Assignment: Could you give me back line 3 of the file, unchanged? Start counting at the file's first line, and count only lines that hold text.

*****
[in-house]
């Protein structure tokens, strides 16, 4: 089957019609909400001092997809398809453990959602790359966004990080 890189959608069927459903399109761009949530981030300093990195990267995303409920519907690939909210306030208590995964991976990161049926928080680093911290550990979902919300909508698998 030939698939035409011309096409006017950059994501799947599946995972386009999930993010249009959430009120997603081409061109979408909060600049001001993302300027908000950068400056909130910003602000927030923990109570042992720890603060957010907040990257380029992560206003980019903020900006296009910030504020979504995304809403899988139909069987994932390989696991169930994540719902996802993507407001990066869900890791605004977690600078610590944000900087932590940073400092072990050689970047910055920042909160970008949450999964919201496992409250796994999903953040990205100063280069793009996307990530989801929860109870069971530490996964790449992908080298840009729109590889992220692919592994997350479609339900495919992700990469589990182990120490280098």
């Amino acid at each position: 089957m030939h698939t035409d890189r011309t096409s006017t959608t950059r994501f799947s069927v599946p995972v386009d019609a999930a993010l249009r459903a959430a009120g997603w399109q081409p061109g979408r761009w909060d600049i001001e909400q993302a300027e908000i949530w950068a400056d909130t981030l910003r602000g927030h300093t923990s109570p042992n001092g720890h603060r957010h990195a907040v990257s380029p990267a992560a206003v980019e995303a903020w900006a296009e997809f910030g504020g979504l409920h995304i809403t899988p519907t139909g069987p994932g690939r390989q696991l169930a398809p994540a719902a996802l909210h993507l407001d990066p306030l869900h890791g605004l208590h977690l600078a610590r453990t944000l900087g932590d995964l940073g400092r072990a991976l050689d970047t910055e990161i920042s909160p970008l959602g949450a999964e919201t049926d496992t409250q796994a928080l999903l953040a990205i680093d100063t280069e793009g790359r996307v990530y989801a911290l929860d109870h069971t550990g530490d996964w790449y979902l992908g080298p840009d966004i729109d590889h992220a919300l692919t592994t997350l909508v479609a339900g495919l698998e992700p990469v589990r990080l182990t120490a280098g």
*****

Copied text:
């Amino acid at each position: 089957m030939h698939t035409d890189r011309t096409s006017t959608t950059r994501f799947s069927v599946p995972v386009d019609a999930a993010l249009r459903a959430a009120g997603w399109q081409p061109g979408r761009w909060d600049i001001e909400q993302a300027e908000i949530w950068a400056d909130t981030l910003r602000g927030h300093t923990s109570p042992n001092g720890h603060r957010h990195a907040v990257s380029p990267a992560a206003v980019e995303a903020w900006a296009e997809f910030g504020g979504l409920h995304i809403t899988p519907t139909g069987p994932g690939r390989q696991l169930a398809p994540a719902a996802l909210h993507l407001d990066p306030l869900h890791g605004l208590h977690l600078a610590r453990t944000l900087g932590d995964l940073g400092r072990a991976l050689d970047t910055e990161i920042s909160p970008l959602g949450a999964e919201t049926d496992t409250q796994a928080l999903l953040a990205i680093d100063t280069e793009g790359r996307v990530y989801a911290l929860d109870h069971t550990g530490d996964w790449y979902l992908g080298p840009d966004i729109d590889h992220a919300l692919t592994t997350l909508v479609a339900g495919l698998e992700p990469v589990r990080l182990t120490a280098g």